Like a rusty old car starting on a subzero day, the economy is creaking back to life. Before long, interest rates will begin inching up, demand for construction material will rise as will their prices and building contractors will see their calendars fill up. Now, then, is the time for the Bangor City Council to commit to building a new Bangor arena and conference center.
With Hollywood Slots, the city has the good fortune of a regular and virtually recessionproof source of annual revenue to pay off the bond it will secure to build the facility. At an estimated $50 million, the project is a big investment for which the city must expect a big payoff. But the homework has been done; the city has paid for the requisite studies, and it is time for the recommendations those studies brought to be heeded.
The heart of the facility will be a performance space that seats 5,400, which can be expanded to 7,400 seats. The performance space will be an important community amenity. It will mean Greater Bangor will be able to enjoy more trade shows, concerts and other performances, which in turn will draw people to downtown where they will spend money. But it will not be a moneymaker in and of itself. If its operational costs break even, that’s a success.
But when a conference facility is included in the package, then the project, with its proximity to the Hollywood Slots hotel, begins to make strong economic sense. Twenty years ago, the successful Samoset Resort in Rockport saw so much demand for hosting conferences that it converted its indoor tennis courts to meeting space. The Samoset hosts scores of conferences annually which draw visitors from around the state and around the nation. With a modern civic center, Bangor could grab some of this action.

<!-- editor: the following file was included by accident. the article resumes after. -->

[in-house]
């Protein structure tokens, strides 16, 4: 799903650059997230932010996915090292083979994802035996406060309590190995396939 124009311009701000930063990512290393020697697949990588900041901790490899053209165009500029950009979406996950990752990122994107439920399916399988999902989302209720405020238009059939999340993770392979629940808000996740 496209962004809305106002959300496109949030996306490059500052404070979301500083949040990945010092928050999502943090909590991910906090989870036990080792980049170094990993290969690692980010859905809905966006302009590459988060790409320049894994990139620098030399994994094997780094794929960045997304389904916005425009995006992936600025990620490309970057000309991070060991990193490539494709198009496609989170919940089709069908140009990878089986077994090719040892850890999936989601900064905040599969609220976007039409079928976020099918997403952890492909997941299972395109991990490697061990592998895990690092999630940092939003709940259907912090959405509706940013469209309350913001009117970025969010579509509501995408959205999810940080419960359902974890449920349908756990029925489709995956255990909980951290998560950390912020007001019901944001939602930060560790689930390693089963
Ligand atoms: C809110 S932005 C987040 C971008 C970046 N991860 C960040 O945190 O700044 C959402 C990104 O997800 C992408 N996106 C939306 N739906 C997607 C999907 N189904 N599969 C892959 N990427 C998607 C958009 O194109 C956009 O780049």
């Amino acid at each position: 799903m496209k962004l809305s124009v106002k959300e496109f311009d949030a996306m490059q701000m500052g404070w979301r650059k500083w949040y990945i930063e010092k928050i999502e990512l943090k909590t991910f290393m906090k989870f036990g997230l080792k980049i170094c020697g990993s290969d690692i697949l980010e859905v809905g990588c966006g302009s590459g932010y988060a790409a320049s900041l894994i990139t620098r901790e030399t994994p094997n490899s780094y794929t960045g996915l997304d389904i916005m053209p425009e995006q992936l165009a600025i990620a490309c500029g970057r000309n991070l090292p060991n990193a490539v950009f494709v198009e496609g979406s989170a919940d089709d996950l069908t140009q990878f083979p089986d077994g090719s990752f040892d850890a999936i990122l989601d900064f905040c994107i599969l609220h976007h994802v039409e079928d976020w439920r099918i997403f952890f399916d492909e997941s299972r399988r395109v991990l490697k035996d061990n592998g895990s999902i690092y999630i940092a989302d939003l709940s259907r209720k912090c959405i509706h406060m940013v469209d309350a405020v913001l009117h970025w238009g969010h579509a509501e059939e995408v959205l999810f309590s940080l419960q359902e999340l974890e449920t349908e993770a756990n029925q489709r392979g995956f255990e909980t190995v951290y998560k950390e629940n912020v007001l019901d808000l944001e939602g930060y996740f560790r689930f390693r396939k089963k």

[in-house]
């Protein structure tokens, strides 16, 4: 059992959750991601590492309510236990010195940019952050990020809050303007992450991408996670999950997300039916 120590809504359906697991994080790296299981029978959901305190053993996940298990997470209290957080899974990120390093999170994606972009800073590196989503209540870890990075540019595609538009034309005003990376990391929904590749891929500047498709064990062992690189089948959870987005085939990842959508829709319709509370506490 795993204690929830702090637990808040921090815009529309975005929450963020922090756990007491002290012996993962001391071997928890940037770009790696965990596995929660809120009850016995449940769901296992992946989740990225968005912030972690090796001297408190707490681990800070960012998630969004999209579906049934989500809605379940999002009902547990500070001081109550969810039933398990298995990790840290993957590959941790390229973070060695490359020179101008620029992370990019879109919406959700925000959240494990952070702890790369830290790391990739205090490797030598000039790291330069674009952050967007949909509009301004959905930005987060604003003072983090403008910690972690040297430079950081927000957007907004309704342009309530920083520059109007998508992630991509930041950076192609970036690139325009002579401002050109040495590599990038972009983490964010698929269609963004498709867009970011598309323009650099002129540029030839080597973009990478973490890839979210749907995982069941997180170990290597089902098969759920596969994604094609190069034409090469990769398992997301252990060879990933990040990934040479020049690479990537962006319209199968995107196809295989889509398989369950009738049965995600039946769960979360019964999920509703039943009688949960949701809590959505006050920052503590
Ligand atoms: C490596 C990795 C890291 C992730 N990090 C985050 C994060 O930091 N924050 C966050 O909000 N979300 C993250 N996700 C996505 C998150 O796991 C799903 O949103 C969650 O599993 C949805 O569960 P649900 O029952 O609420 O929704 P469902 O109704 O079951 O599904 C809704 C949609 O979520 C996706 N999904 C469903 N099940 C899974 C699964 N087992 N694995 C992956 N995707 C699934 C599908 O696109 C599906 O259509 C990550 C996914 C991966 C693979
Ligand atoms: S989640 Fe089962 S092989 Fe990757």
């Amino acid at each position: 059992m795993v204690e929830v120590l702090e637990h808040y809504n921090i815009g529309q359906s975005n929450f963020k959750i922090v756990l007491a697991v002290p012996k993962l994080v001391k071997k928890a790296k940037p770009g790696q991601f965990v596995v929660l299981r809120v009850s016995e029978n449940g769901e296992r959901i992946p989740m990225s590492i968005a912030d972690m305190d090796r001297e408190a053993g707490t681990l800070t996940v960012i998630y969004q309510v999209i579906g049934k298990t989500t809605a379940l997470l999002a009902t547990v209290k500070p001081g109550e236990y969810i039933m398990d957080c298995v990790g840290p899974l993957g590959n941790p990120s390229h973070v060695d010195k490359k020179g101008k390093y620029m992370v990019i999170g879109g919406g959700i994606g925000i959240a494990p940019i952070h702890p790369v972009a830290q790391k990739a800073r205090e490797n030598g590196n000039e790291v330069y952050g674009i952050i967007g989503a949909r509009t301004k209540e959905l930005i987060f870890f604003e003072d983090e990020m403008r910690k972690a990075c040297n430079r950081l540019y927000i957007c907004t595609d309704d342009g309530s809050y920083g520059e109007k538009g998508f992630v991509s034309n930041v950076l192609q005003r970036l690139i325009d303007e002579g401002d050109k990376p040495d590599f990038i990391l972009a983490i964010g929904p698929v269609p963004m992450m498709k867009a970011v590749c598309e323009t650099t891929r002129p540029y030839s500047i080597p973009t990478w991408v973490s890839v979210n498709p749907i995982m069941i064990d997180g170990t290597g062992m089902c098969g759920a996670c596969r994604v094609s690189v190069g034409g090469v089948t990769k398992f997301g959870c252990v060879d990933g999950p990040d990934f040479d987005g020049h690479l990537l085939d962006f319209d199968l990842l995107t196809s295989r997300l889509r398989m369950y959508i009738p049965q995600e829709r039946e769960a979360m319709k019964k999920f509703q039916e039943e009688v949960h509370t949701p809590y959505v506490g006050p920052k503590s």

The latest wrinkle in the quest for a new arena and civic center is whether the city will hire Eastern Maine Development Corp. to assist in raising more funds. Though the city would be laying out more money, EMDC is likely to bring in that much and more. Its longtime ties to the world of federal, state and private grants are valuable, and they are ties that are unlikely to be tapped by the city alone.
A new arena and civic center will not be a silver bullet, so local expectations must be tempered accordingly. But those amenities will augment the many fine assets Bangor already has, such as its improving riverfront, its eclectic downtown, small-town vibe and its mall, which draws shoppers from a large region of the state and Canada.
Councilors are understandably reluctant to take the plunge on such a big-ticket item, but act they must, and act soon if they are to get the best bang for those big bucks in this favorable bidding climate.